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Wednesday, Feb 1, 2006

I’ve been condemning the “experience economy” the past few weeks, because I’m reluctant to admit that retailing encounters should be preserved in our memories as meaningful experiences. Maybe I should take any meaningful experiences when they come and should not be ruling them out on some hoity-toity principle, but that these retailing experiences are contrived and render one passive make them objectionable. There’s no sense supplanting experience with pseudo-events (unless you accept the Baudrillardian argument that all experience is always already a pseudo-event). There’s also the fact that the fabricators of the experience have a different agenda that you do (to make money by exploiting you), which seems to invalidate it, or shift the significance of it to who is getting the better of whom, the definitive aspect of all experiences in capitalist society, which roots all values in competition.


How does one transform passive experience into something more active? By keeping oneself at an analytical remove from it, from keeping in mind how you would recount an experience as its happening, to stay engaged with it at a deeper level? Blogging is one way of fostering that, of encouraging one to think of what one could say about something later rather than simply succumbing to what is going on. Some would probably object to that notion immediately, since the richness of the experience to them could be the degree to which they forget themselves, to which they are absorbed and swept away by it. And there’s no reason one couldn’t “recall in tranquillity” what had so thoroughly engossed you in the moment, as Wordsworth seems to advocate in “Tintern Abbey.” That may be true about watching sunsets or frolicking in nature, but it seems ill-equipped to handle the soul-effacing crush of modern consumer culture, which works very had to have you remember brand names when you are recollecting in tranquillity.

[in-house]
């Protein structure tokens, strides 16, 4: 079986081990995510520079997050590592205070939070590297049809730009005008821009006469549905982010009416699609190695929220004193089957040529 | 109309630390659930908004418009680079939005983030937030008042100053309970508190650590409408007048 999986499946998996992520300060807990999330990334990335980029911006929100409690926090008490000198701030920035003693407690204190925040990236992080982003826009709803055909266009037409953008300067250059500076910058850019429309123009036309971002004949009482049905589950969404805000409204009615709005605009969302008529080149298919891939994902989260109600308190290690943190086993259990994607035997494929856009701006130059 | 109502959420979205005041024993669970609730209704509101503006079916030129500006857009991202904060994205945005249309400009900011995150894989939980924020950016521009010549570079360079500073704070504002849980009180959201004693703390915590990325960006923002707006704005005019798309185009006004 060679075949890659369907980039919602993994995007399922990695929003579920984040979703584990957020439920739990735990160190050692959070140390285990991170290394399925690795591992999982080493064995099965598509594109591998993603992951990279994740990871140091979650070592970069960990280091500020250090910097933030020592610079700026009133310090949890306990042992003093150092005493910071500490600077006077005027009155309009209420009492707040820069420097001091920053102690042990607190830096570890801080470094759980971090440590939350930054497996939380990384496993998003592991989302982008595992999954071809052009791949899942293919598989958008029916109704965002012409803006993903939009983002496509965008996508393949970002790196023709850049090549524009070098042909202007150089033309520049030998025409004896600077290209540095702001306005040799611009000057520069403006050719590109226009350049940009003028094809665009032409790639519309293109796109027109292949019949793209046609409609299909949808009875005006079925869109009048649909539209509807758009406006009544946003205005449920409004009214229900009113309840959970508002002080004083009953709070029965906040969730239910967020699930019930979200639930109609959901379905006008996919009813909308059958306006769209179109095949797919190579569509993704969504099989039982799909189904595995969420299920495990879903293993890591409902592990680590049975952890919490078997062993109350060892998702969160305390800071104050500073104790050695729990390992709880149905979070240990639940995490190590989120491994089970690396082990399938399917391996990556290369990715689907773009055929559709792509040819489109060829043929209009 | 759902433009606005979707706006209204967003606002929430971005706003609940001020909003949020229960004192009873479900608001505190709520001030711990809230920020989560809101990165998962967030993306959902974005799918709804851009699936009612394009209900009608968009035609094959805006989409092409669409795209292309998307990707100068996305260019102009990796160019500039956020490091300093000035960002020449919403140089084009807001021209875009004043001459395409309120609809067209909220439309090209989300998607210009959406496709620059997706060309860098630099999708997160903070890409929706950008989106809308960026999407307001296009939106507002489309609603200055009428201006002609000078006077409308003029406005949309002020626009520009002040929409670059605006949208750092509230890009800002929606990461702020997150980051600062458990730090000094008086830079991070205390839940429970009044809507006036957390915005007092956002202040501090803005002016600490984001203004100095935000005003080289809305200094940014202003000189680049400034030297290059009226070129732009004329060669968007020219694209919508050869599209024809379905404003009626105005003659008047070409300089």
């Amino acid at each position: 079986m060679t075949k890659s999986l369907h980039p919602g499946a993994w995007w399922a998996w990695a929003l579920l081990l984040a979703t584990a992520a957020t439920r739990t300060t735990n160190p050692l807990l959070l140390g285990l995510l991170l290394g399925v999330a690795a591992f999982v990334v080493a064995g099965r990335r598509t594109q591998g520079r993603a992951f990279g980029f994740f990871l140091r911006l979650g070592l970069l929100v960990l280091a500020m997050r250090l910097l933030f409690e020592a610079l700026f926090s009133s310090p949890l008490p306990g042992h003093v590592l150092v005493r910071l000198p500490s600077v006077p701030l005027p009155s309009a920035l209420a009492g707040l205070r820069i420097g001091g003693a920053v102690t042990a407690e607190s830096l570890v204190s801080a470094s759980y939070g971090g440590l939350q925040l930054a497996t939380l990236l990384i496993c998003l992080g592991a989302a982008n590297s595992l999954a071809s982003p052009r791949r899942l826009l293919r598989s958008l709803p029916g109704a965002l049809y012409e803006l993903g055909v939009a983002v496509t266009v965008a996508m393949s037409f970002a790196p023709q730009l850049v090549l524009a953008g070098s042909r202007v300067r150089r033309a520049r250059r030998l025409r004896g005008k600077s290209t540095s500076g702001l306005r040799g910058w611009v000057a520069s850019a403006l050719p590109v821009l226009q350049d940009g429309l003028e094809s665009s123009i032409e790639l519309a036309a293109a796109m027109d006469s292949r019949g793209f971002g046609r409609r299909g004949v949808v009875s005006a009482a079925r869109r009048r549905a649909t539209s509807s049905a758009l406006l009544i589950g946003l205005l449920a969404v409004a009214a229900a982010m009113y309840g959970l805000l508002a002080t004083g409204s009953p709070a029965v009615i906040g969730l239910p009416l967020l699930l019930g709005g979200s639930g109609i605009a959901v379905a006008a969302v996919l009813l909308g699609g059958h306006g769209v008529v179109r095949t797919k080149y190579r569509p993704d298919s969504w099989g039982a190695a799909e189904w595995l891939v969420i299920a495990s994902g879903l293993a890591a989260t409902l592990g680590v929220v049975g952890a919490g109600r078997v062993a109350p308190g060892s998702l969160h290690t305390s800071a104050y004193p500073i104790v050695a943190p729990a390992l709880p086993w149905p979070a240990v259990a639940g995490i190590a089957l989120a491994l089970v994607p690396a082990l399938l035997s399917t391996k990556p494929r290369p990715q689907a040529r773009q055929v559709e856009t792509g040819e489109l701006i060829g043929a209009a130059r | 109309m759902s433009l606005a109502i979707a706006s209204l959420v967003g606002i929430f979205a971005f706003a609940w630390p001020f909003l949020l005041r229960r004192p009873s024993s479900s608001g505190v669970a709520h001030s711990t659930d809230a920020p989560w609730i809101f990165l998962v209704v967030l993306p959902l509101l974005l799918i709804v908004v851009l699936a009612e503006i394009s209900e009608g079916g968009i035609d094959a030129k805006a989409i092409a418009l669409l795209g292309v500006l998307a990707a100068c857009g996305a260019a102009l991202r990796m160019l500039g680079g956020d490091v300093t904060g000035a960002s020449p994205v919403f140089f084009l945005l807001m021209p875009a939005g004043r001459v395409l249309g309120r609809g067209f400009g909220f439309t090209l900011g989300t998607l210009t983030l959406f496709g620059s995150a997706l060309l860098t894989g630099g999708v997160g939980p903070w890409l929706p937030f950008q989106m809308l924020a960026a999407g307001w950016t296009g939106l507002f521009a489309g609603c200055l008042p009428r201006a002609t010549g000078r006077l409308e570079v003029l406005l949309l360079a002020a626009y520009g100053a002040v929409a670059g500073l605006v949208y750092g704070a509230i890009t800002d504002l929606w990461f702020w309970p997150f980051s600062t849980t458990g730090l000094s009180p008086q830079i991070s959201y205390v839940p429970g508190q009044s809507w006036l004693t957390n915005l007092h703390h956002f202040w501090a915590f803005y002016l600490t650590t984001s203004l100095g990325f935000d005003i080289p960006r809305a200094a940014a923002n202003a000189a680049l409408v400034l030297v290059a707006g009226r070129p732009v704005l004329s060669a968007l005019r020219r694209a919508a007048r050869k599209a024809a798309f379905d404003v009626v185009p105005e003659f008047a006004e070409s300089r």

Blogging also undermines the professionalized nature of the contrived pseudo-event, injecting a staged experience with an amateur ad hoc perspective that, in its spontaneity, may undermine it and promulgate a counter-narrative to the one its originators had hoped to have programmed into it. (It’s a bit like what lo-fi indie rock did to the mainstream music scene until it was co-opted.) This post from the Smithsonian’s art blog argues for the value of the non-professional blog viewpoint on the art world: “What’s in fact great about most blogs is that they are nonseriously authored by nonqualified people.” Written without a preordained agenda, these blogs can enhance the scene, become an integral part of it, rather than merely promote it or reflect it or erect a fence around it. And if you go see some artwork at a gallery or a museum somewhere, if you produce a blog entry about it afterward, the chances that you’ve had some sort of Disnifyied ersatz experience dictated by the wall cards and the gift shop become exponentially less.

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